Data transferred between implant, programming software and networks was found to be sent unencrypted, enabling interference by malicious third-parties. Kaspersky Lab also warned that because doctors may need quick access to implants in emergencies, they need to be fitted with a software backdoor and easy-to-guess passwords, further exposing them.
Finally, the security vendor documented insecure behavior by medical staff, such as use of default passwords.
With the first commercial IPGs potentially ready in as little as 10 years’ time, Kaspersky Lab is warning that attackers could exploit vulnerabilities to implant, erase or steal memories, or even to hold individuals to ransom by threatening to do so.
“Current vulnerabilities matter because the technology that exists today is the foundation for what will exist in the future. Although no attacks targeting neuro-stimulators have been observed in the wild, points of weakness exist that will not be hard to exploit,” explained Dmitry Galov, junior security researcher in the vendor’s Global Research and Analysis Team.
“We need to bring together healthcare professionals, the cybersecurity industry and manufacturers to investigate and mitigate all potential vulnerabilities, both the ones we see today and the ones that will emerge in the coming years.”
Laurie Pycroft, a doctoral researcher in the University of Oxford Functional Neurosurgery Group, added that what sounds like science fiction is fast becoming fact.
“Memory prostheses are only a question of time,” she added. “Collaborating to understand and address emerging risks and vulnerabilities, and doing so while this technology is still relatively new, will pay off in the future.”
A new technique to escape malware detection has been used in a malicious campaign targeting smartphones, according to The Media Trust.
In today’s blog post, Michael Bittner, digital security and operations manager at The Media Trust, revealed that the campaign involved third-party code that enabled smart malware delivery. The malware, dubbed JuiceChecker-3PC by The Media Trust's digital security and operations (DSO) team, was able to bypass scanning using Base64 and has been seen in millions of page views over the last three weeks.
After bypassing the scanning, the malware checked to see whether the user agent was mobile specific, whether the battery level ranged between 20–76% and whether the referrer was specified. If these conditions were met, the malware triggered a redirect in which the ad viewer was delivered to a malicious site.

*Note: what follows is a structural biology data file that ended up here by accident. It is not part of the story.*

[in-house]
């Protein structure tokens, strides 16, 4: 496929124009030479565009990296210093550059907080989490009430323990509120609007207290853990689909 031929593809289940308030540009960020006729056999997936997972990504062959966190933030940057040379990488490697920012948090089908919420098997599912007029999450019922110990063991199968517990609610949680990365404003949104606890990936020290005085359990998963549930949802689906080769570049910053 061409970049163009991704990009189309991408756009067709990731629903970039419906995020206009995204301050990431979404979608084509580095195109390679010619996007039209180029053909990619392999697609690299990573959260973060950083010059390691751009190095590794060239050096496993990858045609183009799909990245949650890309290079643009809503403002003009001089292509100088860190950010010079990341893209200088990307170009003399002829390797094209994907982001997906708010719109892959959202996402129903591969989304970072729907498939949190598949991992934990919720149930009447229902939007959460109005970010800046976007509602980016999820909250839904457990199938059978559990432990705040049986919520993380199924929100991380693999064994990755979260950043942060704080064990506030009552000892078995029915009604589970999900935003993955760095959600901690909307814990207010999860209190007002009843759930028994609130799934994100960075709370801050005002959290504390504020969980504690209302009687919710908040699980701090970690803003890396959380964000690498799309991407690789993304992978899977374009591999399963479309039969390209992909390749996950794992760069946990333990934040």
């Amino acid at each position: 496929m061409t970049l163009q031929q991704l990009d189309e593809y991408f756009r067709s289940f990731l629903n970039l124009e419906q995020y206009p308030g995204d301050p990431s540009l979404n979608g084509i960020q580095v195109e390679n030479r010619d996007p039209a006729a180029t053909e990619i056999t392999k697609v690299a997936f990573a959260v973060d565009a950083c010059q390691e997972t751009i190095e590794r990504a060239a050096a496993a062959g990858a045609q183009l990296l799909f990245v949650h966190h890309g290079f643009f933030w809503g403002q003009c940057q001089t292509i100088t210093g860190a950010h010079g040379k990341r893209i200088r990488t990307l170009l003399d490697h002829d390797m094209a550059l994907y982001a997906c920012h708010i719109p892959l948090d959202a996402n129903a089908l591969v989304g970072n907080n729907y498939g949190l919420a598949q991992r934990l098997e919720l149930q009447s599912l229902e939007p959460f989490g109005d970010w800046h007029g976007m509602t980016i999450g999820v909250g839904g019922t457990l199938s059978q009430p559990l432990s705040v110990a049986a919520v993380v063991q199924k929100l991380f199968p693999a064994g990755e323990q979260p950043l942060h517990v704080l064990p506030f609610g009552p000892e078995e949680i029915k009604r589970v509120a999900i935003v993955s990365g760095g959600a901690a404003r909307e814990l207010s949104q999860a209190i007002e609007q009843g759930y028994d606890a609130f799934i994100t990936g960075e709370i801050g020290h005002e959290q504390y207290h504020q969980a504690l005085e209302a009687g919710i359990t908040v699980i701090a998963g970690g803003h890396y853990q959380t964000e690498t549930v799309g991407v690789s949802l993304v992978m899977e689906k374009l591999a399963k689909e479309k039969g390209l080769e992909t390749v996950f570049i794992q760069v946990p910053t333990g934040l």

The targets included three global demand-side platform (DSP) providers, all of which traditionally see checks for similar conditions, with the exception of the battery-level range.
“In this incident, the malware was inserted into creative posing as a legitimate ad for one of the largest department store retailers in the US. The Media Trust digital security and operations (DSO) team was able to identify the malicious code and work with the DSPs to shut down the malware sources," Bittner wrote.
“Given this malware’s level of encoding, most blockers and conventional scanning techniques continue to let the malware pass through and impact millions of site and mobile app users. Nipping the attacks in the bud is particularly important given the explosion of malicious ads in the digital ad supply chain and the millions of shoppers who use their devices to browse and make transactions online."
Whether those attacks can be mitigated is questionable, though, according to a recent post on Cell Phone Security and Heads of State by Bruce Schneier. Using malware to attack the phone itself is one of two ways to eavesdrop, a technique that is favored by nation-state actors with less-sophisticated intelligence capabilities, Schneier explained.
“These attacks generally involve downloading malware onto a smartphone that then records calls, text messages, and other user activities, and forwards them to some central controller. Here, it matters which phone is being targeted,” Schneier wrote.
“Unfortunately, there's not much you can do to improve the security of your cell phone. Unlike computer networks, for which you can buy antivirus software, network firewalls, and the like, your phone is largely controlled by others. You're at the mercy of the company that makes your phone, the company that provides your cellular service, and the communications protocols developed when none of this was a problem. If one of those companies doesn't want to bother with security, you're vulnerable.
“This is why the current debate about phone privacy, with the FBI on one side wanting the ability to eavesdrop on communications and unlock devices, and users on the other side wanting secure devices, is so important.”